I'm scratching my head right now. These brands, alongside eBay, Debenham and M&S make it to the DMA's top six retail brands customers feel most engaged with. Yet i can't recall a single time they've passed on any useful tips or content. If they have, it's been a thinly veiled sales message around "winter cool looks" or "the perfect fabric for lounging sofas".
it's a point worth raising because the DMA, to which most email marketers in the UK look to for advice and lobbying, conducted research to see which retailers customers feel most engaged with. It's hardly surprising that Amazon is way out ahead as the No. 1 trusted brand and that John Lewis is in second place. The latter's "never knowingly undersold" co-operative approach to retail is highly respected in the UK and it's Christmas adverts are eagerly anticipated each festive season. It's even more trusted that eBay which is on pretty much an even par with Debenhams, M&S and Next.
These brands' approaches flies in the face of conventional email wisdom to be there as a friend for the prospect and send them lots of great content that they'll love so much they'll be in a favourable frame of mind when you get round to telling them you actually have something to sell. Nobody would say there isn't some good advice there but it would seem most apt for people in the b2b space selling professional services. Such companies need to demonstrate they are at the head of their game and can demonstrate it with wise words that will stand them in good stead when a prospect needs to draw up a short list of relevant suppliers.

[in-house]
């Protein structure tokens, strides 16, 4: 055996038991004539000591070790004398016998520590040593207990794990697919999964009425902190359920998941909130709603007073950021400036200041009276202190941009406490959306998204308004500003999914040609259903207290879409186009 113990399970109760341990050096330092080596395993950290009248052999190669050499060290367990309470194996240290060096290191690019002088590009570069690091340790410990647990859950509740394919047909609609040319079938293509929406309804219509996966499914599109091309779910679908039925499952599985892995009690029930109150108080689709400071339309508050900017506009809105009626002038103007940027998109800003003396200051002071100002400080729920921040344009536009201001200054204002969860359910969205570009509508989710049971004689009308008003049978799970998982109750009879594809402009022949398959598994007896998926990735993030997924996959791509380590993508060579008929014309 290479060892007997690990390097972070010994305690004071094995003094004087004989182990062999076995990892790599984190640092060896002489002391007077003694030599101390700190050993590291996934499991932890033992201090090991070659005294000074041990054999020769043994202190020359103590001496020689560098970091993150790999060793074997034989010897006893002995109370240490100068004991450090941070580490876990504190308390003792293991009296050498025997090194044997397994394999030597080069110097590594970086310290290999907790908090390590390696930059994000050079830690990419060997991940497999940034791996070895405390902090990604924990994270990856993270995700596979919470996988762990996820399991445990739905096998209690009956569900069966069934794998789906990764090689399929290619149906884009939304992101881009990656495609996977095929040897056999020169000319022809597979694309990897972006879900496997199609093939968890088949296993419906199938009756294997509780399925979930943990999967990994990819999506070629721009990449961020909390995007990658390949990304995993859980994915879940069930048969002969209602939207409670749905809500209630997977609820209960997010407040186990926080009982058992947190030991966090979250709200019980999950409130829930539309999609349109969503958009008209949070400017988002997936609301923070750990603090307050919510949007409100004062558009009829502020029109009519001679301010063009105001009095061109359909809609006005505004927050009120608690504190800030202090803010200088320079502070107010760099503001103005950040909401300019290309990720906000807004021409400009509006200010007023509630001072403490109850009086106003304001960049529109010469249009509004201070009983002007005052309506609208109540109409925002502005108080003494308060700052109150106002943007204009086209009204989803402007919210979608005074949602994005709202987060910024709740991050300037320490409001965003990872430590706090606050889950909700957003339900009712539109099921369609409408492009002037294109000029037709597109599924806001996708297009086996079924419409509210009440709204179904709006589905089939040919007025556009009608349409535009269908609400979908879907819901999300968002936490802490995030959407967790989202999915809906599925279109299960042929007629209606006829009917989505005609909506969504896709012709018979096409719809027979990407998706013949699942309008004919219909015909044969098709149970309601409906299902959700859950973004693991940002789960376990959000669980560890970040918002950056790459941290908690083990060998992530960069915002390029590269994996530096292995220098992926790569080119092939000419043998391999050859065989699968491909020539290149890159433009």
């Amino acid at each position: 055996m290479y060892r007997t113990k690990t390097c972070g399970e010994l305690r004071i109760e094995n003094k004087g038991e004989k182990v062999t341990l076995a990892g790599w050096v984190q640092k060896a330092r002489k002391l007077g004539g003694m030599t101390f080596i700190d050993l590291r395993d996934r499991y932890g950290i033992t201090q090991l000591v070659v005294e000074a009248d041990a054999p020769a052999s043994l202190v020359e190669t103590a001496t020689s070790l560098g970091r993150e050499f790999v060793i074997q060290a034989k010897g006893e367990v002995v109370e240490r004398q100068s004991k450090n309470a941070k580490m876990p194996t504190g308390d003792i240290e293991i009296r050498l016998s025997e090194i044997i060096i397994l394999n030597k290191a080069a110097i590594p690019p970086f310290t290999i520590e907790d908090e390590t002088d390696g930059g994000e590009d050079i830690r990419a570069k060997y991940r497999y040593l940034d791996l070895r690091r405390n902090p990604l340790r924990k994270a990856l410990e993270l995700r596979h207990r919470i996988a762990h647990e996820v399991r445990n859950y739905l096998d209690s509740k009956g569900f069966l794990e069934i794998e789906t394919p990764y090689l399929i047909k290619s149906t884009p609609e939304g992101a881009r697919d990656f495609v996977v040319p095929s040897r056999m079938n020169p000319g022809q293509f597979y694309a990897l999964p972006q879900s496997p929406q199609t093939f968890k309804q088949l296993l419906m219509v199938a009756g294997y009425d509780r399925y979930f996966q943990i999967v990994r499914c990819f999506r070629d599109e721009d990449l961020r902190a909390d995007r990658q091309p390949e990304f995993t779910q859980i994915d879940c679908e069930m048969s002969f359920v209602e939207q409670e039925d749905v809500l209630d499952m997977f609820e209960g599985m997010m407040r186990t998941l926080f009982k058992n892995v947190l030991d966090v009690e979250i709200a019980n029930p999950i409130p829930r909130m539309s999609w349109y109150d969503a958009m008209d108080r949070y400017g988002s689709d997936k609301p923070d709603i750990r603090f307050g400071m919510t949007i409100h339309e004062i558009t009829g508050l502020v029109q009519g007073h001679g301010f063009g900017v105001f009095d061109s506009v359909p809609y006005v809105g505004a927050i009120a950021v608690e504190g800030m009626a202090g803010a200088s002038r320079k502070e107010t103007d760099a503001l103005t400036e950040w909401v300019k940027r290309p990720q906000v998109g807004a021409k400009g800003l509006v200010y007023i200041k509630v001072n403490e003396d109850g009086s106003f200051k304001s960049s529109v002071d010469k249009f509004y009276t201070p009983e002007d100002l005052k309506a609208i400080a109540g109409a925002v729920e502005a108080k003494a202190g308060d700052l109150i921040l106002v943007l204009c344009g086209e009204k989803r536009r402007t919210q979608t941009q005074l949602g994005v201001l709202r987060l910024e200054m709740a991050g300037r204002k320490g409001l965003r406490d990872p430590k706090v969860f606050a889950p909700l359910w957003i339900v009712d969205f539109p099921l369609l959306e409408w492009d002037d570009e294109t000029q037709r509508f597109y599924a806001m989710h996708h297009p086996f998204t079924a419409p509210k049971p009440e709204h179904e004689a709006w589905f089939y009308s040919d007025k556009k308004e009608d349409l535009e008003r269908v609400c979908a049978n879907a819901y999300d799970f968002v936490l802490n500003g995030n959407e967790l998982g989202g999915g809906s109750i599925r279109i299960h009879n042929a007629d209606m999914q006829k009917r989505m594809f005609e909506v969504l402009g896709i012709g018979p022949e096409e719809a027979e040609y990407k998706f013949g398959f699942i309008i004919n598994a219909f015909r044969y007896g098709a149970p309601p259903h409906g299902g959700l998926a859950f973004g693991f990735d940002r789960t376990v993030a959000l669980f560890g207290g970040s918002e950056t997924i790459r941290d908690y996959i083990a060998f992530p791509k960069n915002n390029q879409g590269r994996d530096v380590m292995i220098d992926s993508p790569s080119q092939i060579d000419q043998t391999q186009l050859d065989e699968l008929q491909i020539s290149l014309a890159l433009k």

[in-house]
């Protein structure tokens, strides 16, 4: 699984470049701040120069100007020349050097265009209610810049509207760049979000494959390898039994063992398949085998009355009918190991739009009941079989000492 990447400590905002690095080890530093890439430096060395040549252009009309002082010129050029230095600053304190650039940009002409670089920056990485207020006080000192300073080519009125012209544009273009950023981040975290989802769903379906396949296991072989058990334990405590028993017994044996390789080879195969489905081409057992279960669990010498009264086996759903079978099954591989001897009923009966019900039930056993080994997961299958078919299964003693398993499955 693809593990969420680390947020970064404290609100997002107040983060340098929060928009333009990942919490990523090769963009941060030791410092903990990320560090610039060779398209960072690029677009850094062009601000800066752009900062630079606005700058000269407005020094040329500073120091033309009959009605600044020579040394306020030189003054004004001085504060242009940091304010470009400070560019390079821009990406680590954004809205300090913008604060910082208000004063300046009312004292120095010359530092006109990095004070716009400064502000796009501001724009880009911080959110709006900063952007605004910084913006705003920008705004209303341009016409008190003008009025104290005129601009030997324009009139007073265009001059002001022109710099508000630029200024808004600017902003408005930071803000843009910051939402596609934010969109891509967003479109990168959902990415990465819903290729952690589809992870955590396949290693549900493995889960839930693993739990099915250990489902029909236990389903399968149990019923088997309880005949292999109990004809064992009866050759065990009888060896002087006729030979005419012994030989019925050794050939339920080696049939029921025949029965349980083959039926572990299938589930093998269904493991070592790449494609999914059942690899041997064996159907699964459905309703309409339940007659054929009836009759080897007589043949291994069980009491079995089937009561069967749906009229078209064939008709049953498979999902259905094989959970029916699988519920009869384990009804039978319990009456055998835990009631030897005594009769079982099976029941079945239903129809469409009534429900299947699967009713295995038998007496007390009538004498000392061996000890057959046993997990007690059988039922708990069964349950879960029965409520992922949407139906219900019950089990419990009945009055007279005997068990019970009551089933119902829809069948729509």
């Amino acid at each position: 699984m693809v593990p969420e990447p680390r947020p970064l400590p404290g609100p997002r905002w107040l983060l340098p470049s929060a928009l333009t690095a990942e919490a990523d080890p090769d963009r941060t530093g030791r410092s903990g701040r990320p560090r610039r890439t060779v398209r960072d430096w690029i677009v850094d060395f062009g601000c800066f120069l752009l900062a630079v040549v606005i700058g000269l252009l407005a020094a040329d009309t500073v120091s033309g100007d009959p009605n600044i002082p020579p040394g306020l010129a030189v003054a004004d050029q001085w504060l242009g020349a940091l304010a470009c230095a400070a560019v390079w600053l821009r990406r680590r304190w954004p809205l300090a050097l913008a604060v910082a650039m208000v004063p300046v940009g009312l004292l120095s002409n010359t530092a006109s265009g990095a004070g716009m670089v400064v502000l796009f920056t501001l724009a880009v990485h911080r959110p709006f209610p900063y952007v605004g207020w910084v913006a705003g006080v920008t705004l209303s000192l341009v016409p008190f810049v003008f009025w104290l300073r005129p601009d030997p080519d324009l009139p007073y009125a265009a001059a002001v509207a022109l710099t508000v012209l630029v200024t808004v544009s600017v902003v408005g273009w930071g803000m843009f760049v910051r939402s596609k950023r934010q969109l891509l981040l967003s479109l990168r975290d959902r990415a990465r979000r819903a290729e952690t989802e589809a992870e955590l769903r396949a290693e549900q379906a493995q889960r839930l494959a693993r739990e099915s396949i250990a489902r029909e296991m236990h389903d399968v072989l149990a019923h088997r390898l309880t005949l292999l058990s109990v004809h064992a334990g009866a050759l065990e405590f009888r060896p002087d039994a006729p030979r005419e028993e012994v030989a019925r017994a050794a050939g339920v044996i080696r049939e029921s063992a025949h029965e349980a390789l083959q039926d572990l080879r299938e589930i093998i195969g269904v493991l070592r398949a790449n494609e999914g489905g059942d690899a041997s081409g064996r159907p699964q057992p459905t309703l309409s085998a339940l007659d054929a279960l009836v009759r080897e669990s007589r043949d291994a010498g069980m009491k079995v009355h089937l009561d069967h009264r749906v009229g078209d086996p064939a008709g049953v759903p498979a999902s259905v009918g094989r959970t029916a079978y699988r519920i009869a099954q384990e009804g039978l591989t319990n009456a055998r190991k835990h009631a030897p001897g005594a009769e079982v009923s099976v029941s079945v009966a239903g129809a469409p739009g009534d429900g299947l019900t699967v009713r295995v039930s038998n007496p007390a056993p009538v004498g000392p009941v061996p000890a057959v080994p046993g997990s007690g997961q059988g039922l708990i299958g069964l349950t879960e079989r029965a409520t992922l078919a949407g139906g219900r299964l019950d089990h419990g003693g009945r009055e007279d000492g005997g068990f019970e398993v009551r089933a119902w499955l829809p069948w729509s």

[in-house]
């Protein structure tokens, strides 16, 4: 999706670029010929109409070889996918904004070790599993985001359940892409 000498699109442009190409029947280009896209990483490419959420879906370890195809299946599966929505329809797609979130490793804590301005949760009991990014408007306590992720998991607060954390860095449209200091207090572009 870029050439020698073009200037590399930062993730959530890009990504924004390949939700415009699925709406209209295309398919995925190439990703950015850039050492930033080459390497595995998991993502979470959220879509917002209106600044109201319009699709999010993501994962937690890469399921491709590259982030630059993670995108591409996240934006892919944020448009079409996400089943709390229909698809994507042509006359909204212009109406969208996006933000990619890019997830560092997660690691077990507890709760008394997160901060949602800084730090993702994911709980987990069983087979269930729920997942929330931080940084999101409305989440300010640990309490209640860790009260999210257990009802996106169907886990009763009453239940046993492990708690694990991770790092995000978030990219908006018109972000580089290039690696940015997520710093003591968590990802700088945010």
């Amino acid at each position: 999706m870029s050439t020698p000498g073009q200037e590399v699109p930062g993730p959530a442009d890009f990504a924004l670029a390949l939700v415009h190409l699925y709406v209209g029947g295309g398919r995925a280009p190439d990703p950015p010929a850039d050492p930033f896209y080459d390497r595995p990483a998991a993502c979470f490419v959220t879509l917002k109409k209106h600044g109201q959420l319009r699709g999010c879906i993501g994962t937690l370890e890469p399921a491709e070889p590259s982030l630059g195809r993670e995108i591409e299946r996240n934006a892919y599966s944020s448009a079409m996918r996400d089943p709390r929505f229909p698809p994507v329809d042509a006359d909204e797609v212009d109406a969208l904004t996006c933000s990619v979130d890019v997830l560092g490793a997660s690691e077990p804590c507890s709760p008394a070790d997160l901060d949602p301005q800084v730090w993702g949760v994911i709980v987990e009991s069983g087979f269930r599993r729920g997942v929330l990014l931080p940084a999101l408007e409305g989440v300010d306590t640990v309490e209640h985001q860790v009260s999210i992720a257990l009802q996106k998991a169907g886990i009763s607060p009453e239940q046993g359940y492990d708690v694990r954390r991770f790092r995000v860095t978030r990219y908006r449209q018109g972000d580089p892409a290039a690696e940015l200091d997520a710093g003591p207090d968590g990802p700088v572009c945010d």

Buying a television or a new frock for a cocktail party are very different. Amazon stands out for its wide range and personalised suggestions with the benefit of one-click ordering with the option of ditching delivery charges. John Lewis has it's price promise and legendary devotion to customer services, while everyone grew up knowing and trusting M&S and Next. We sit through and largely ignore a tirade of 'top tech bargains' and 'shoes for the office party season' emails knowing that they're the brand we'll turn to when we need them.
So neither approach is correct to the detriment of another but it is worth reminding ourselves that a lot of advice about bending over to be helpful with free content holds the most value for people who want to show their advice is eventually worth paying for. Nevertheless, there's still nothing wrong with a brand that sells things being very upfront and, well, just trying to sell stuff to its list -- just ask the top six retailers named yesterday by the DMA. Small brands with less customer trust obviously aren't quite in the same position and there is a place for shrewd content marketing. But while you're out there winning hearts and minds, just remind yourself the most successful retailers in the country are unapologetic all about trying to sell their wares, and there's nothing wrong with that either.